Wednesday, December 28, 2016

Retiring Abroad & Paying for Health Care

"So, do you guys plan to be empty nesters in this house?"

That question was posed recently when we had some friends over for wine, food, and games. My teenage son and friends were over playing various board games, and I was showing a friend the newly renovated basement and the desperately-needing-renovation backyard. The response from my wife and me was immediate - "Oh, good god, no. We've got seven to nine years before we get out of here," but we definitely won't be living here when the thirty years of our newly refinanced mortagage expire. The conversation shifted from the when to the where, as our friend thought we might look for a condo in Denver, and was surprised when we talked of heading south. "The Springs?" he asked, surprised.

Colorado Springs? For retirement? Damn, that's worse than the thought of southeast Denver. No, when we talk south, we're thinking the Caribbean, and that's not surprising as "More Americans Choosing to Retire Outside the US." Having lived abroad before, we are certainly not averse to living somewhere other than the United States.

Just under 400,000 American retirees are now living abroad, according to the Social Security Administration. The countries they have chosen most often: Canada, Japan, Mexico, Germany and the United Kingdom. Retirees most often cite the cost of living as the reason for moving elsewhere said Olivia S. Mitchell, director of the Pension Research Council at the University of Pennsylvania's Wharton School.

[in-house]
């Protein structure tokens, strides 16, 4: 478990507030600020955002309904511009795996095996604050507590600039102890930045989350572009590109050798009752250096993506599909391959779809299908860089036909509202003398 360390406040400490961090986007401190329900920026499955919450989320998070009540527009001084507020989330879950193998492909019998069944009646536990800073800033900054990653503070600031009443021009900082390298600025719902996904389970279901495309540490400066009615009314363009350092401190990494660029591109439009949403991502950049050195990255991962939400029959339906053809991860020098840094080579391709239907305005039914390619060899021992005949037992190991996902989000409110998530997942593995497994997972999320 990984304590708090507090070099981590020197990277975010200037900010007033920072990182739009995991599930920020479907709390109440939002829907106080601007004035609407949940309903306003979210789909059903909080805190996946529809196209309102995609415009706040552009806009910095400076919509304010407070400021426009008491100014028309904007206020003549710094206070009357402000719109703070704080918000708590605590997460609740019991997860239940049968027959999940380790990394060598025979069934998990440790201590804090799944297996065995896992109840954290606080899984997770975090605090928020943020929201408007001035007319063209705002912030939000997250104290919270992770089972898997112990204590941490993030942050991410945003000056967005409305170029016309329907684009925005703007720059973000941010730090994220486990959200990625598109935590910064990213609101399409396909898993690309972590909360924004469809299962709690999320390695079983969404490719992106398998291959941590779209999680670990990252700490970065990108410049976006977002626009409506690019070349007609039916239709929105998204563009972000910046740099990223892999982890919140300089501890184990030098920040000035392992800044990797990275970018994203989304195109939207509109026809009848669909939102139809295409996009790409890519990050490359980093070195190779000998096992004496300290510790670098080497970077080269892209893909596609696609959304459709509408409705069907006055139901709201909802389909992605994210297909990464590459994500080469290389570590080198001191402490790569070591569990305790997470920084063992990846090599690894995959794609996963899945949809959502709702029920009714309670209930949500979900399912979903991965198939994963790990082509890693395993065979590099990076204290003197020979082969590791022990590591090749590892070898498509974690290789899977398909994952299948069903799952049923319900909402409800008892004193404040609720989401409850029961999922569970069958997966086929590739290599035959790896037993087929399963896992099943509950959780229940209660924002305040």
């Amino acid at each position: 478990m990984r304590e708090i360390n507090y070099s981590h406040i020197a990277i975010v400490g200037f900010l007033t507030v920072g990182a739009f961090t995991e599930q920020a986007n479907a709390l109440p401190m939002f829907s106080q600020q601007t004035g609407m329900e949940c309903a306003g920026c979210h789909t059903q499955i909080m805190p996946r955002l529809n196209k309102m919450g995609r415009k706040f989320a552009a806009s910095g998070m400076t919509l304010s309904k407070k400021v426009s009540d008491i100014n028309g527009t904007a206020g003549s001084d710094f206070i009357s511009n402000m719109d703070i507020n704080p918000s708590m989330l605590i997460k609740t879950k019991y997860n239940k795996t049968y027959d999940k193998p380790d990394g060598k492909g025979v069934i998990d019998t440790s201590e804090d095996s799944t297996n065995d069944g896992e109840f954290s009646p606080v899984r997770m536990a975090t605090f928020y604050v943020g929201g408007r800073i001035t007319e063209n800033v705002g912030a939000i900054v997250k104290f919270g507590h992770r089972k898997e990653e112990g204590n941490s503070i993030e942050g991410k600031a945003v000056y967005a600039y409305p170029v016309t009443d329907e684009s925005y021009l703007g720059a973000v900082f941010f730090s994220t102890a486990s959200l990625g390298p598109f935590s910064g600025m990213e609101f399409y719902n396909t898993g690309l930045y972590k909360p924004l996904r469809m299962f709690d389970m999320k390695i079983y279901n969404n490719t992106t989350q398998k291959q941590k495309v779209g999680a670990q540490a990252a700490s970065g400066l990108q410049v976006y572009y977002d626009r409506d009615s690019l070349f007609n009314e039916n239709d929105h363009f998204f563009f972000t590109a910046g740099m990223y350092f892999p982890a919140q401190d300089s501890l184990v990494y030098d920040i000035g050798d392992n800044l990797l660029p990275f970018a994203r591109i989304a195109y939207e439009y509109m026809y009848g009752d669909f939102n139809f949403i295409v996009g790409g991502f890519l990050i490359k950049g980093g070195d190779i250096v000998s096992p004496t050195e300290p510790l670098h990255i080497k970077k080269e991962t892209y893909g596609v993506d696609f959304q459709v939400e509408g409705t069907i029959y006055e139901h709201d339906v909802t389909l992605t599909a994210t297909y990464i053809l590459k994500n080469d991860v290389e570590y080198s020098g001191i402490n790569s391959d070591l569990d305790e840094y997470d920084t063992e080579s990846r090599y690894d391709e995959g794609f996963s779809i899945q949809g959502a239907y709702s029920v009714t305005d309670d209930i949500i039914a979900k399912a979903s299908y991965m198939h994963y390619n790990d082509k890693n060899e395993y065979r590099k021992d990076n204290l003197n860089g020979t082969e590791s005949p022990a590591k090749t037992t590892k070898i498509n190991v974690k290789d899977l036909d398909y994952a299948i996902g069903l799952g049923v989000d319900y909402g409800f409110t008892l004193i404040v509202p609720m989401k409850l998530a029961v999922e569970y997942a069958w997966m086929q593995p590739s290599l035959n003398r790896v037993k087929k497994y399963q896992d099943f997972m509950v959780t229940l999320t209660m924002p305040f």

For some people, the idea of living outside of United States and far away from family is a baffling idea. But for many others, there is no specific lure to living in suburban - or urban - America, and there is just too many inviting things about life abroad. Mexico has become a desired location for many based on the low cost of living, and it's clear that health care costs and spending are another key. Let's face it, the United States is a colossal embarrassment of financial mismanagement when we consider how "The US Spends More on Health Care than other countries," and we're not always sure how much benefit we're getting.

For me, the lure of the islands and the health care systems of places like Great Britain and the Netherlands are certainly reason to start scoping out plans for that bed and breakfast we just may enjoy owning in Aruba or the BVE.

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